The uninitiated think of Nebraska as endless flatland and uneventful landscapes, but this is not the case in eastern Nebraska where the picturesque landscape makes for an ideal treatment environment. Along the Missouri River, the rolling hills are scattered with heavily wooded forests, beautiful pastures and a variety of trees. Animal life is plentiful with deer, turkeys, raccoons and opossums roaming around. The girls' campus covers 30 acres of heavily wooded land, while the boys live in an area filled with rolling hills and pastures interspersed with trees. The girls' program is housed in large attractive cottages, and the well-maintained cottages are sufficiently spaced apart to provide an atmosphere of hominess and separation that fits well into the rural atmosphere of Nebraska. The boys' cottages, situated on 100 acres adjacent to the equine therapy headquarters, have a view of rolling hills, white fences and horses. Both campuses have their own academic programs, recreational areas and access to the equine therapy services.
The female client who toured me around the cottage had been in treatment at the girls' program for well over a year. She was eager and seemingly proud to show me every nook and cranny of her cottage. When asked how she liked the program, she said, "It's not so bad." However, her enthusiasm showed me just how happy she was to show off her cottage. She introduced me to the other girls who were well groomed and participating in an educational film. Three boys toured me through one of the boys' cottages. All three boys came to Cooper Village after failing an outpatient substance abuse diversion program. They all seemed to enjoy showing me around the cottage and told me that the program was very helpful to them. One told me he was learning that he could live without chemicals and that they were not critical for his life. They all agreed that the level system was very helpful in teaching them how to be accountable. They also discussed how the group work gave them insights into what was behind their alcohol and drug use.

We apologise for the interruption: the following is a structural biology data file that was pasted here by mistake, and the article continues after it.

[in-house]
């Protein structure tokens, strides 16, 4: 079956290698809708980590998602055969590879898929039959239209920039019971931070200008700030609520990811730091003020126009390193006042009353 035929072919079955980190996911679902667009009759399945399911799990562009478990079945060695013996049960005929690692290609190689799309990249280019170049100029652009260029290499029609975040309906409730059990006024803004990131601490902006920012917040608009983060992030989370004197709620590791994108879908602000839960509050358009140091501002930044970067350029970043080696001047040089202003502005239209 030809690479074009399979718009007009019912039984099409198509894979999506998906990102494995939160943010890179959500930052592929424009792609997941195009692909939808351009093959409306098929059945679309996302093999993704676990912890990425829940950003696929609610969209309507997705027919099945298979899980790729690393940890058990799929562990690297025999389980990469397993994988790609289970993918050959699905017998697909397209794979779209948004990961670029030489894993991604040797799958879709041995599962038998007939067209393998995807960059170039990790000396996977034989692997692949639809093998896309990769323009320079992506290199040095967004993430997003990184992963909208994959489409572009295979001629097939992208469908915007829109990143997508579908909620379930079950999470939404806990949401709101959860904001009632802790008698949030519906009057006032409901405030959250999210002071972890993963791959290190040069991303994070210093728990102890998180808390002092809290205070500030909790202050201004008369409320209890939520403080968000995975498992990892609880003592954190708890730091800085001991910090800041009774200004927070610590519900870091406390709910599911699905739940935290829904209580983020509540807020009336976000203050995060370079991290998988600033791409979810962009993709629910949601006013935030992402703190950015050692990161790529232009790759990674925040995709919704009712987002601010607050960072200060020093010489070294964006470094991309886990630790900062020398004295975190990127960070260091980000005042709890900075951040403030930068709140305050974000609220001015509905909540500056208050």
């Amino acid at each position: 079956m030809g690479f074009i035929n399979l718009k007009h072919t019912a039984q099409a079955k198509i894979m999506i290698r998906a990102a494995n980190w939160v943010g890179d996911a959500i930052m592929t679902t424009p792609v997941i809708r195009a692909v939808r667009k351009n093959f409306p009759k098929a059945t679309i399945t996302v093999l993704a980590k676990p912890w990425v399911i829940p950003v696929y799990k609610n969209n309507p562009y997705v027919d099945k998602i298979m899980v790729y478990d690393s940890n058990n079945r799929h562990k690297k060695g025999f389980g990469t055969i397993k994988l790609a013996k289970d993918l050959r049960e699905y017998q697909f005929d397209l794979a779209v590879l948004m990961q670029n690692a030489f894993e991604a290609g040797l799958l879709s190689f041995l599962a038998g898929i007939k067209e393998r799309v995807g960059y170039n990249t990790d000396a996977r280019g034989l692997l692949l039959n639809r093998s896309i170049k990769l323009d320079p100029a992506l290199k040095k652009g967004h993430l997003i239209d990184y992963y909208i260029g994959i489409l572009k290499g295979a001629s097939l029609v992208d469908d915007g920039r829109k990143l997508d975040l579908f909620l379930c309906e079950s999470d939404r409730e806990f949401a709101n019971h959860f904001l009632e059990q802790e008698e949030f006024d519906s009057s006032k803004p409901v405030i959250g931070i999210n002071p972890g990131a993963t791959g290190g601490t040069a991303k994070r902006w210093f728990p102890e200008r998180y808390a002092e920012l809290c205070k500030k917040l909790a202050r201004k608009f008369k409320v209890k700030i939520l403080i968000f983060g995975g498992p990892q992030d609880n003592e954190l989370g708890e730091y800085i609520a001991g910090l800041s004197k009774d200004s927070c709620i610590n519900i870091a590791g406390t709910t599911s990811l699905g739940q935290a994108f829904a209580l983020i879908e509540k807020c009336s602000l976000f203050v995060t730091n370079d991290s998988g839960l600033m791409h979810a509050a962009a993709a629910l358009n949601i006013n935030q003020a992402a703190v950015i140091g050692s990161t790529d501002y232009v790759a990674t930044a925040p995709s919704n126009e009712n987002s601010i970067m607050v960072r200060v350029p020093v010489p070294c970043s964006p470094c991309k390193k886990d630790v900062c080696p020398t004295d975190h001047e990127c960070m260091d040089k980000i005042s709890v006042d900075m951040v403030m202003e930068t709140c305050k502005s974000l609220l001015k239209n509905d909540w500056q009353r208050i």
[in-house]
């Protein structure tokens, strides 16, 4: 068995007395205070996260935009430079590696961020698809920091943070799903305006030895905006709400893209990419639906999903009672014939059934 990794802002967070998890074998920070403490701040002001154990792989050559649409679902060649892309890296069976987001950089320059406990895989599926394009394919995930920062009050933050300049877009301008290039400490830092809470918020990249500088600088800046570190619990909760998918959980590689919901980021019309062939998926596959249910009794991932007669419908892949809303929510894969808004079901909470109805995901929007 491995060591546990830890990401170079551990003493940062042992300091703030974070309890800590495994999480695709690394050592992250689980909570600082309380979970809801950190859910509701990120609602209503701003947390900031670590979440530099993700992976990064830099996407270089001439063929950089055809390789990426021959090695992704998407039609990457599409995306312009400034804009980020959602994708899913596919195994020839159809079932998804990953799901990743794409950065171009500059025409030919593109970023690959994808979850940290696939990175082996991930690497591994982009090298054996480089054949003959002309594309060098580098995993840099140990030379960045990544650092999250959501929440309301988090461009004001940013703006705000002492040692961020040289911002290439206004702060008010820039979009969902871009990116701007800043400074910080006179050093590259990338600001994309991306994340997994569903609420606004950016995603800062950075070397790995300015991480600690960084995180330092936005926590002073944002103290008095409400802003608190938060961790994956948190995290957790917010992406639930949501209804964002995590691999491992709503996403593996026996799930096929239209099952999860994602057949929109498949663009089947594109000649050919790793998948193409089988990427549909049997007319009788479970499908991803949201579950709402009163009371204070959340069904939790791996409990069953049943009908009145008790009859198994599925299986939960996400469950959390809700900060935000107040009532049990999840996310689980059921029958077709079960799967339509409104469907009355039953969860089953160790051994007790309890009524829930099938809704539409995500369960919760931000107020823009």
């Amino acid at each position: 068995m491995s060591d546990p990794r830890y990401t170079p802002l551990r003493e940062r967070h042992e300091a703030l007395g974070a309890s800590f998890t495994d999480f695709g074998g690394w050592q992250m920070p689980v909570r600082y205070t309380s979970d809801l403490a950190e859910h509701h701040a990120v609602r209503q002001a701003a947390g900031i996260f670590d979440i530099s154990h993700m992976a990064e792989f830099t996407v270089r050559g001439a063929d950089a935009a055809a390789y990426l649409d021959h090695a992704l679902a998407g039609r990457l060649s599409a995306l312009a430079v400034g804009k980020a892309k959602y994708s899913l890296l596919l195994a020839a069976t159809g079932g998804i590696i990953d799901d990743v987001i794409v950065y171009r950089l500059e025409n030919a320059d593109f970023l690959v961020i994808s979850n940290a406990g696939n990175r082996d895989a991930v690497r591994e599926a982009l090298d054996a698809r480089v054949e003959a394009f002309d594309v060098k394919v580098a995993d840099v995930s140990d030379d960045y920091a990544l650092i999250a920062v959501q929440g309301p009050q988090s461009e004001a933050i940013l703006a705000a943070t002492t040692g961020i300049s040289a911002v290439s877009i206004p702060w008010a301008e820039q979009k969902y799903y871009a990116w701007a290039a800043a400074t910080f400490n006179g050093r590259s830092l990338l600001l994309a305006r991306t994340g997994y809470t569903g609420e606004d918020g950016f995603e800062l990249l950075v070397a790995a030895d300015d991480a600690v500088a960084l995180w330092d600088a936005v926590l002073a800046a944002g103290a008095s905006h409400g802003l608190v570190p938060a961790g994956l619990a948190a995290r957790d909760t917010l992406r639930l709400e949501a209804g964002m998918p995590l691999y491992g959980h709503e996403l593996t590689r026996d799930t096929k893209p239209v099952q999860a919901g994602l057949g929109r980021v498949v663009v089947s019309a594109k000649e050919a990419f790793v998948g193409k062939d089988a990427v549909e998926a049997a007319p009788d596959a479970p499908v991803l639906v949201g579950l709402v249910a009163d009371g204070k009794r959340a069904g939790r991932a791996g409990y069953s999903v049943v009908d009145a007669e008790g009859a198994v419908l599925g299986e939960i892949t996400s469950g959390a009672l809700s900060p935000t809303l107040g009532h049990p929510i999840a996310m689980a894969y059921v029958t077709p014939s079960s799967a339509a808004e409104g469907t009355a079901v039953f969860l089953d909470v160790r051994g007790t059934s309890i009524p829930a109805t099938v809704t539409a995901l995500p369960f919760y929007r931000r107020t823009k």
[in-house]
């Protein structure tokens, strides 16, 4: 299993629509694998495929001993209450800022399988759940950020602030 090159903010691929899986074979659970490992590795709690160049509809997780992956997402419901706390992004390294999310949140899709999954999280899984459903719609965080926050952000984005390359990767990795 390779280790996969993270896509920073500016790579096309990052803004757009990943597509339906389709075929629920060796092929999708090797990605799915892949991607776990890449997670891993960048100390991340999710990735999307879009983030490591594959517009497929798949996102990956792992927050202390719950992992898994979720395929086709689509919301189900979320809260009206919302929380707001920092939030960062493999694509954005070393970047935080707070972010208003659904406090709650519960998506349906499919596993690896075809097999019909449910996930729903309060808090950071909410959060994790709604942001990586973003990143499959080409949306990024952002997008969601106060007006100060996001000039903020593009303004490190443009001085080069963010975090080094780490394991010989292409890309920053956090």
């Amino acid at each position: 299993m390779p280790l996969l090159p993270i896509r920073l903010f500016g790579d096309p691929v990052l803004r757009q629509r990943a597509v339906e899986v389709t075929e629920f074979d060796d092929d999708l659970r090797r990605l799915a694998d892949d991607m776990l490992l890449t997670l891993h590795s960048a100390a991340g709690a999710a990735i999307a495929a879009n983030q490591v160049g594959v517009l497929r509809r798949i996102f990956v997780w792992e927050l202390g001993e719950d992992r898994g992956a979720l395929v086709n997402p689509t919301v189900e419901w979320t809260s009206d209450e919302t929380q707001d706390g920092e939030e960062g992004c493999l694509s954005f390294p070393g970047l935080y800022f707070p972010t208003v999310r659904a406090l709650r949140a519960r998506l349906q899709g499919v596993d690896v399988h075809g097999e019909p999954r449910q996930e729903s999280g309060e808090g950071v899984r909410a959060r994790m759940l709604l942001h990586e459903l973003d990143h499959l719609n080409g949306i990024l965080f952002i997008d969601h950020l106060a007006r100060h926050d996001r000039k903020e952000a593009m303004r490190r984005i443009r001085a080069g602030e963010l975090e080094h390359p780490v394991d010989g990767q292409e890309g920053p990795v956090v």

Dennis McCarville, the President/CEO of UH/CV has been in his position for over 26 years. With 24 years at the program, the clinical director is Donna Lenz, LMHP, CMSW. Both Jude T. Connelly, MSW, Group Living Coordinator and Pegg Siemek-Asche, LMHP, LCSW, PLADC, Admissions Supervisor have been employed by UH/CV for the past 8 years. The director of education, Paul Weber has been with the program for 17 years. Many of the staff have multiple years with the program which provides excellent stability.
Uta Halee and Cooper Village are well-staffed and well-experienced programs for youth who require intense psychiatric care and substance abuse treatment. The programs are capable of working with those youth who are at high risk for run behaviors or who require a high staff-to-client ratio. With over 300 employees for 120 clients, UH/CV assures a standard high ratio.
UH/CV also provides a lower level of care with clients "stepping down" to the Treatment Group Home.